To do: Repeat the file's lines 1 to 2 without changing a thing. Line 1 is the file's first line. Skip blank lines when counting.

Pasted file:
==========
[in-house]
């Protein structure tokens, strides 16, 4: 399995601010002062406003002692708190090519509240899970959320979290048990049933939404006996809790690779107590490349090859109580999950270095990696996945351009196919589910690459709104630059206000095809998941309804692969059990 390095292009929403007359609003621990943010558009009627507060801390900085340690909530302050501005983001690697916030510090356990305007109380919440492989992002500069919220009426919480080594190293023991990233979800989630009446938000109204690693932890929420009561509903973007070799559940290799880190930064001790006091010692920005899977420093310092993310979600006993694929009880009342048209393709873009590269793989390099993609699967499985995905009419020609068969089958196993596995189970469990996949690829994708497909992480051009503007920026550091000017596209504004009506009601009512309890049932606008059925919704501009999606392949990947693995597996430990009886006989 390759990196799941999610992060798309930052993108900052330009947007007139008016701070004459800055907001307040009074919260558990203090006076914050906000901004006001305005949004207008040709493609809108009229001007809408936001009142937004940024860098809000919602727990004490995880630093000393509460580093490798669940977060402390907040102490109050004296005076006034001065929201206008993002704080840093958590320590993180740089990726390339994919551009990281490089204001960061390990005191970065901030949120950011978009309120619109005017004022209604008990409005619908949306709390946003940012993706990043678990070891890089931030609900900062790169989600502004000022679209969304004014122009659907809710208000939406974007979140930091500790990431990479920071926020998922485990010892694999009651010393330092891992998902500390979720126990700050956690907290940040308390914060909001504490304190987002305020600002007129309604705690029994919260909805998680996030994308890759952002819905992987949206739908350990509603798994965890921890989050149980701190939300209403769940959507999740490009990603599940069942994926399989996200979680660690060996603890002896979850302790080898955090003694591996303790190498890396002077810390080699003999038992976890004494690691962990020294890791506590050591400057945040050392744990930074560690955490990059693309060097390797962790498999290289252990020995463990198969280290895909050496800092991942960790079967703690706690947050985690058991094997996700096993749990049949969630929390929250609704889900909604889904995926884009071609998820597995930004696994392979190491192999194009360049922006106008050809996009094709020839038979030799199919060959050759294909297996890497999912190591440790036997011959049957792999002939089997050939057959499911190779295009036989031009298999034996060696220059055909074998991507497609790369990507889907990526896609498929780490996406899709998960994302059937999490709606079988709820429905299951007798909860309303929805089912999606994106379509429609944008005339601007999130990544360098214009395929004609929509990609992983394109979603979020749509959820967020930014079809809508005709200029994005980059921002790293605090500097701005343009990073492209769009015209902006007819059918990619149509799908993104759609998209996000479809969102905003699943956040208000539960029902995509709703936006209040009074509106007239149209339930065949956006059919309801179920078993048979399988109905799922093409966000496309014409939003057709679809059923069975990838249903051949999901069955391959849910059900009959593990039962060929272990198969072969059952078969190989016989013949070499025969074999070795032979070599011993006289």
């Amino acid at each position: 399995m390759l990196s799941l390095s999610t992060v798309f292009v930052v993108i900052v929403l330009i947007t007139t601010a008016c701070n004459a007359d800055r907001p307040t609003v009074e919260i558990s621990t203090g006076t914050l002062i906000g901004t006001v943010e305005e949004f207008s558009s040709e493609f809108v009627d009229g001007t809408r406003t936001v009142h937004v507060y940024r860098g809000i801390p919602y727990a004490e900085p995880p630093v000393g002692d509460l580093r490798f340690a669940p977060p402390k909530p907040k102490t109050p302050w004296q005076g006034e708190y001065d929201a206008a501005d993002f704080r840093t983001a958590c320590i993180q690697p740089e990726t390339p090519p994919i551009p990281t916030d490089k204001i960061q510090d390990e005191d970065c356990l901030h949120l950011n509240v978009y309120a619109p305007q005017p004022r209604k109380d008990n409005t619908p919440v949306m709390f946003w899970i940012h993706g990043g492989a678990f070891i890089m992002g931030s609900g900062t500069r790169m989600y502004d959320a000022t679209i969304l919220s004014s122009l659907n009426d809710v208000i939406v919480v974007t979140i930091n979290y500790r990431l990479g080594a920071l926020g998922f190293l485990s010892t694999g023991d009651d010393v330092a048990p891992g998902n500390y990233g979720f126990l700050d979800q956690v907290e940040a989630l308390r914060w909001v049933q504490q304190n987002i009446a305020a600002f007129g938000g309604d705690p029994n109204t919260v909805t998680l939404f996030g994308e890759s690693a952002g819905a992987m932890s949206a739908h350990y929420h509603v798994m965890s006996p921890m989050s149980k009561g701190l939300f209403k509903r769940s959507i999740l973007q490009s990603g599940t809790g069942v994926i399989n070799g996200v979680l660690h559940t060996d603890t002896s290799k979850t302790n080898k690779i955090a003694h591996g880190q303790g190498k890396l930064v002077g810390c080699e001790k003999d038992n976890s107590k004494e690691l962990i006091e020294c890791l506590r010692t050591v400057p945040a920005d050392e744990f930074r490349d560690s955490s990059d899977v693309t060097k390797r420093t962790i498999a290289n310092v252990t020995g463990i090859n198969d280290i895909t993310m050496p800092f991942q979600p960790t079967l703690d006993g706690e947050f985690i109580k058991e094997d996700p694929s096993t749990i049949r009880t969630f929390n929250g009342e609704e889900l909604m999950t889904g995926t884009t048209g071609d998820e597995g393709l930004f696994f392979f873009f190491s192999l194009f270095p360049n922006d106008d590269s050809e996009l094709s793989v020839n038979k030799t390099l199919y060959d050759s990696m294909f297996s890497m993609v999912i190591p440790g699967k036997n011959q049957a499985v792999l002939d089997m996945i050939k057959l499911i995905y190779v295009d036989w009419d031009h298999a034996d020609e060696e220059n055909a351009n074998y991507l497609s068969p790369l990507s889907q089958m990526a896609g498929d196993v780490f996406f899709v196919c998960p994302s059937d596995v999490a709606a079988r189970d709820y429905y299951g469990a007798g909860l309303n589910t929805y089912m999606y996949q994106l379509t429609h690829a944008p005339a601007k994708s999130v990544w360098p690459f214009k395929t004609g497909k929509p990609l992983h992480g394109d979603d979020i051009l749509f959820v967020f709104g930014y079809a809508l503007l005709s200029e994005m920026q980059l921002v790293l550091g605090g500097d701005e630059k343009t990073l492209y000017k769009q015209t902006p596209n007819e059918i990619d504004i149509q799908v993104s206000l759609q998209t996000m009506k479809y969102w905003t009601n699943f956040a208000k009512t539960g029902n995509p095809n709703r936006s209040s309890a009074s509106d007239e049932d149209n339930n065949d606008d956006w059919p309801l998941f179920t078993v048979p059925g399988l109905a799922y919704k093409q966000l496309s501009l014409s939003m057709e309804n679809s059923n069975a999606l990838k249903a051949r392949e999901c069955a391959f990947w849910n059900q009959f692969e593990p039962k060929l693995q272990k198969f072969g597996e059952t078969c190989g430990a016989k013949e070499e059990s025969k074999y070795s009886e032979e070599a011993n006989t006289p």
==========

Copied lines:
[in-house]
């Protein structure tokens, strides 16, 4: 399995601010002062406003002692708190090519509240899970959320979290048990049933939404006996809790690779107590490349090859109580999950270095990696996945351009196919589910690459709104630059206000095809998941309804692969059990 390095292009929403007359609003621990943010558009009627507060801390900085340690909530302050501005983001690697916030510090356990305007109380919440492989992002500069919220009426919480080594190293023991990233979800989630009446938000109204690693932890929420009561509903973007070799559940290799880190930064001790006091010692920005899977420093310092993310979600006993694929009880009342048209393709873009590269793989390099993609699967499985995905009419020609068969089958196993596995189970469990996949690829994708497909992480051009503007920026550091000017596209504004009506009601009512309890049932606008059925919704501009999606392949990947693995597996430990009886006989 390759990196799941999610992060798309930052993108900052330009947007007139008016701070004459800055907001307040009074919260558990203090006076914050906000901004006001305005949004207008040709493609809108009229001007809408936001009142937004940024860098809000919602727990004490995880630093000393509460580093490798669940977060402390907040102490109050004296005076006034001065929201206008993002704080840093958590320590993180740089990726390339994919551009990281490089204001960061390990005191970065901030949120950011978009309120619109005017004022209604008990409005619908949306709390946003940012993706990043678990070891890089931030609900900062790169989600502004000022679209969304004014122009659907809710208000939406974007979140930091500790990431990479920071926020998922485990010892694999009651010393330092891992998902500390979720126990700050956690907290940040308390914060909001504490304190987002305020600002007129309604705690029994919260909805998680996030994308890759952002819905992987949206739908350990509603798994965890921890989050149980701190939300209403769940959507999740490009990603599940069942994926399989996200979680660690060996603890002896979850302790080898955090003694591996303790190498890396002077810390080699003999038992976890004494690691962990020294890791506590050591400057945040050392744990930074560690955490990059693309060097390797962790498999290289252990020995463990198969280290895909050496800092991942960790079967703690706690947050985690058991094997996700096993749990049949969630929390929250609704889900909604889904995926884009071609998820597995930004696994392979190491192999194009360049922006106008050809996009094709020839038979030799199919060959050759294909297996890497999912190591440790036997011959049957792999002939089997050939057959499911190779295009036989031009298999034996060696220059055909074998991507497609790369990507889907990526896609498929780490996406899709998960994302059937999490709606079988709820429905299951007798909860309303929805089912999606994106379509429609944008005339601007999130990544360098214009395929004609929509990609992983394109979603979020749509959820967020930014079809809508005709200029994005980059921002790293605090500097701005343009990073492209769009015209902006007819059918990619149509799908993104759609998209996000479809969102905003699943956040208000539960029902995509709703936006209040009074509106007239149209339930065949956006059919309801179920078993048979399988109905799922093409966000496309014409939003057709679809059923069975990838249903051949999901069955391959849910059900009959593990039962060929272990198969072969059952078969190989016989013949070499025969074999070795032979070599011993006289």